Consumerism – The Need of the Hour: How consumerism can help address the problems of the developing economies of the world.

Essay by shivaniraniUniversity, Master's October 2007

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Introduction:Most of the Economists of the Modern era have yet to come to the terms with the fact that consumerism is a necessity for the development of an economy. They have till date criticized it to the core as it creates rich poor economic difference. Humanists criticize it by calling it a bane of Industrial age which creates false wants and paves way to dissatisfaction and greed. In comparison to Capitalists, Marxists have criticized it in much harsher terms. Anti-consumerists define it as negative as Commodity Fetishism. Many religious leaders have also been found opposing consumerism because they believe that it interferes with spirituality and the divine, or that it leads to an immoral lifestyle. These people tend to forget that religion most of the times to promote human beings to be virtuous shows them the scene of heaven which is full of materialistic pursuits. Meaning thereby, people are spiritually good for the sake of the fact that they wish comfortable life in the blue abode.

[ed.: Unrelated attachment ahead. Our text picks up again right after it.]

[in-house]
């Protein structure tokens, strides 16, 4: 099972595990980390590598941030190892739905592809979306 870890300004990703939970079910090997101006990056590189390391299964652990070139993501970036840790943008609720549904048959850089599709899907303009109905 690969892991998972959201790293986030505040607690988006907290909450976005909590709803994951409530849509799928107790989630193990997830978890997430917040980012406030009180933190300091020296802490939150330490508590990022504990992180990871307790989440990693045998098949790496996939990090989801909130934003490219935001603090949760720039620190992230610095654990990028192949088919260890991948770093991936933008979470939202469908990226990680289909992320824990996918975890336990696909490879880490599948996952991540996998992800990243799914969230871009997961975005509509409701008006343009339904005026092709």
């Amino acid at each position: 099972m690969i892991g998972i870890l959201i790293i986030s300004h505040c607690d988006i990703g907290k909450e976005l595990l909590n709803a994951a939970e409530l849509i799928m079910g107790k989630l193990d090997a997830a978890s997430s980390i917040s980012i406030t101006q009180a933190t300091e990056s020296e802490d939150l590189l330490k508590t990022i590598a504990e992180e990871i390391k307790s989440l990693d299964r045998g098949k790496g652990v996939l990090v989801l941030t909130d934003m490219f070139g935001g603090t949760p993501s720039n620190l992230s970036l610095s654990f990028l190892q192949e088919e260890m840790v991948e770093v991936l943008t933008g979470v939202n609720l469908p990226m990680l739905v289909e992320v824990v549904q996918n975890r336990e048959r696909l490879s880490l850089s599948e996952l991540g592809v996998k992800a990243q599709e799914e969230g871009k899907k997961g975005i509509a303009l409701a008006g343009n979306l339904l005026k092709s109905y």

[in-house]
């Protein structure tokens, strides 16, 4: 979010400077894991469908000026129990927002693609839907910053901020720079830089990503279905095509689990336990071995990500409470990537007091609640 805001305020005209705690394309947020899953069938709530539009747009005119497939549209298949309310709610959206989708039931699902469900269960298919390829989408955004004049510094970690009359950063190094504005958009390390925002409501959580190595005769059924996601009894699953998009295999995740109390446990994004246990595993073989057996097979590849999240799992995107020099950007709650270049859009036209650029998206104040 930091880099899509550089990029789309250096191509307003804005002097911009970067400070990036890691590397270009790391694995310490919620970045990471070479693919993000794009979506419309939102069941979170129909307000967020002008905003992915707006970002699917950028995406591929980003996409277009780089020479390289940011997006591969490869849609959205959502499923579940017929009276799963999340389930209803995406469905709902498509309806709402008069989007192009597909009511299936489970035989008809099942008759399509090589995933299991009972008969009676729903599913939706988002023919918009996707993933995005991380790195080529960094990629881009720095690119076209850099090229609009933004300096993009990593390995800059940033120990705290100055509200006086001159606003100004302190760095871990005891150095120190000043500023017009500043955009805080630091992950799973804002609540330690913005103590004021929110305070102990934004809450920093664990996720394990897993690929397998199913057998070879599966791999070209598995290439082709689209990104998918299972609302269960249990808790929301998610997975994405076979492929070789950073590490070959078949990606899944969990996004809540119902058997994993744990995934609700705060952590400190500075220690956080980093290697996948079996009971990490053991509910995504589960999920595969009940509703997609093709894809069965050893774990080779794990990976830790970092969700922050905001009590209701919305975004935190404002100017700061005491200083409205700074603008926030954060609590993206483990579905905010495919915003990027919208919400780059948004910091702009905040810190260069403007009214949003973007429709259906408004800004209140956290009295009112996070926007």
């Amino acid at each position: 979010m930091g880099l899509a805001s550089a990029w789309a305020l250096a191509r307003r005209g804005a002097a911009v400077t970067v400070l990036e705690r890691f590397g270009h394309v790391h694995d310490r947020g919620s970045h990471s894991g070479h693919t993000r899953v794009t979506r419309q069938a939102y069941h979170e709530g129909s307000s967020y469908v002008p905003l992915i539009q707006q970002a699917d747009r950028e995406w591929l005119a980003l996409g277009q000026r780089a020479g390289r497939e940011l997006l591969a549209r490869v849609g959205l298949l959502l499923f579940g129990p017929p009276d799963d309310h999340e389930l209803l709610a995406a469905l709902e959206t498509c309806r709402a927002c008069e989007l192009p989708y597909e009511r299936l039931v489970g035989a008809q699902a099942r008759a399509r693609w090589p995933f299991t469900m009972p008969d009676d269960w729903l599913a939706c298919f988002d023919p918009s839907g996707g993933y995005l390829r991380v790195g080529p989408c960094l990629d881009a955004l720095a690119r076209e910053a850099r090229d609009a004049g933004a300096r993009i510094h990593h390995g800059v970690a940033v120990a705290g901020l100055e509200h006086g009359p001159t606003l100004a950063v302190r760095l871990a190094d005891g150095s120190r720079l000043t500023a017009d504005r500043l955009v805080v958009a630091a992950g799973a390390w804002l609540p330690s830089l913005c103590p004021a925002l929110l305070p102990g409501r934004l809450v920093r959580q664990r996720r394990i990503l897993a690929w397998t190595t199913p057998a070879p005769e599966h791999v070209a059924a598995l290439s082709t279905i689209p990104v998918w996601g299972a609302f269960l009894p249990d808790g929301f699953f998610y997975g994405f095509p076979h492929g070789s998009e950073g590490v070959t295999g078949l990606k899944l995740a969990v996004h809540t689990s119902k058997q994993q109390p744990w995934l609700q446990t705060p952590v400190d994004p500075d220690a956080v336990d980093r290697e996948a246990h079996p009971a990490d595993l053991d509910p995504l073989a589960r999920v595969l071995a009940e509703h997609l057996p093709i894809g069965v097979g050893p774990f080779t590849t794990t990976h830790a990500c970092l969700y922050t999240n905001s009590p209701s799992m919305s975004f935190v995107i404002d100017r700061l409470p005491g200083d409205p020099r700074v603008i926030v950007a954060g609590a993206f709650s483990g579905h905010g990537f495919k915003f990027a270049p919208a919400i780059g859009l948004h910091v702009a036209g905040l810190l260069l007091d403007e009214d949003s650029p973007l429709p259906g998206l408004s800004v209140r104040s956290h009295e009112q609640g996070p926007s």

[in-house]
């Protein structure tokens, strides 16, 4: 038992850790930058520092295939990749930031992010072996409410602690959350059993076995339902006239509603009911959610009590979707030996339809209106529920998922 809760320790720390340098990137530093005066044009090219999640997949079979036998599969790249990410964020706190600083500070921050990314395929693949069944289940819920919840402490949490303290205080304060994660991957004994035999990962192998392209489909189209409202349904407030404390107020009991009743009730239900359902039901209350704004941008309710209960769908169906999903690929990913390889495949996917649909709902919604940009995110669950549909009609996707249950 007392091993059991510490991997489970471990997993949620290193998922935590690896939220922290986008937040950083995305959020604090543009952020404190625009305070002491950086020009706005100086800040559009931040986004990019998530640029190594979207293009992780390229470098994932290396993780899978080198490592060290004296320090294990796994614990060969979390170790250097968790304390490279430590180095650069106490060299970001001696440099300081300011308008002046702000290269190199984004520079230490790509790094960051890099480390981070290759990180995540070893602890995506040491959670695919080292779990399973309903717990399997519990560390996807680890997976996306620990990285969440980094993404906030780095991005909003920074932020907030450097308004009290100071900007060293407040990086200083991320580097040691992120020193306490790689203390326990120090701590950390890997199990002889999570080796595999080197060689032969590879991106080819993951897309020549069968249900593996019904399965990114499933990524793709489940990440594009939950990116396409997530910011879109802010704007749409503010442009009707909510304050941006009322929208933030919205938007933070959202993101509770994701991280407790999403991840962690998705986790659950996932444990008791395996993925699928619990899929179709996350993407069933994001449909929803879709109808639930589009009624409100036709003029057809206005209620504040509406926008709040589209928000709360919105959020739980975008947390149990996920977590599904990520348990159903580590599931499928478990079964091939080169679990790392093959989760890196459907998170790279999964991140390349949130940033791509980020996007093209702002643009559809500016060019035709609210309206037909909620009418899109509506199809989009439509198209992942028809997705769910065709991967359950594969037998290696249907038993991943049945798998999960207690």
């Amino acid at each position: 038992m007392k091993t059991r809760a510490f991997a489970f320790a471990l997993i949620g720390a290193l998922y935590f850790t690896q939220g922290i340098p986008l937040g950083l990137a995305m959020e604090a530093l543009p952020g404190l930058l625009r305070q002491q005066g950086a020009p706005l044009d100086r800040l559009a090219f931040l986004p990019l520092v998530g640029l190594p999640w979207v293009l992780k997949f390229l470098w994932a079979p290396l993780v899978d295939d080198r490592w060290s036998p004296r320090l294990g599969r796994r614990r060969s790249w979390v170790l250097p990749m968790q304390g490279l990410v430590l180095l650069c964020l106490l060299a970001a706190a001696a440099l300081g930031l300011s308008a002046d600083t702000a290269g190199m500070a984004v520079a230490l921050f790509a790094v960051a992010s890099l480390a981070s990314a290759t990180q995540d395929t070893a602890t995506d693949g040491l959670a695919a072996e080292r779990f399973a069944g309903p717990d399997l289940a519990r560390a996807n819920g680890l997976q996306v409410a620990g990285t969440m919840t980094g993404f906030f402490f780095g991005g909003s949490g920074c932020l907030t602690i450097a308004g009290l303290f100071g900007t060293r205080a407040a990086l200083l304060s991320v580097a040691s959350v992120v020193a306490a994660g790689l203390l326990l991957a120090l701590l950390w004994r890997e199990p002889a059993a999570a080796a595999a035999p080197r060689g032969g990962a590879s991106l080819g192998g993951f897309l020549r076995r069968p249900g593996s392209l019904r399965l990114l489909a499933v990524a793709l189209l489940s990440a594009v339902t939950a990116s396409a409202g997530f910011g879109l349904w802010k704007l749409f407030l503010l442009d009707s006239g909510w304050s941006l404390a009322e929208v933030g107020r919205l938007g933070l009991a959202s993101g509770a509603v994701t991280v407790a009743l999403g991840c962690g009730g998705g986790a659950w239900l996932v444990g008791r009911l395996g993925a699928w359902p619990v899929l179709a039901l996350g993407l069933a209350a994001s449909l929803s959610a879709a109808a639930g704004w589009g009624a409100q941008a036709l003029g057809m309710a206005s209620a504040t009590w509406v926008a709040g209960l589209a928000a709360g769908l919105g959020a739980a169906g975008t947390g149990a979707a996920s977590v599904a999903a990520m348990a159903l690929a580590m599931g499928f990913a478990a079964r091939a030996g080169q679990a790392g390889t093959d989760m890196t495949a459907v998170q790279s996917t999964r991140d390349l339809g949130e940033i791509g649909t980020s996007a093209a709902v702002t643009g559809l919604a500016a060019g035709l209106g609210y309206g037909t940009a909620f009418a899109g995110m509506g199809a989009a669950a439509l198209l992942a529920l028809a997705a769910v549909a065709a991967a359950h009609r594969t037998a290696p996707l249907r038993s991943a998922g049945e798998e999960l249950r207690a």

Meaning:Consumerism is a term used to describe the effects of equating personal happiness with purchasing material possessions and consumption. It means when our needs are satisfied by two units of a particular commodity we still wish to have five of it for the sake of fashion or variety. It can also refer to economic policies that place an emphasis on consumption, and, in an abstract sense, the belief that the free choice of consumers should dictate the economic structure of an economy. Consumerism, as in people purchasing goods or consuming materials in excess of their basic needs, is as old as the first civilizations like Ancient Egypt, Babylon and Ancient Rome. It is the tendency of the people to get attracted towards products with commercial brand names like costly mobiles, automobiles, jewellery...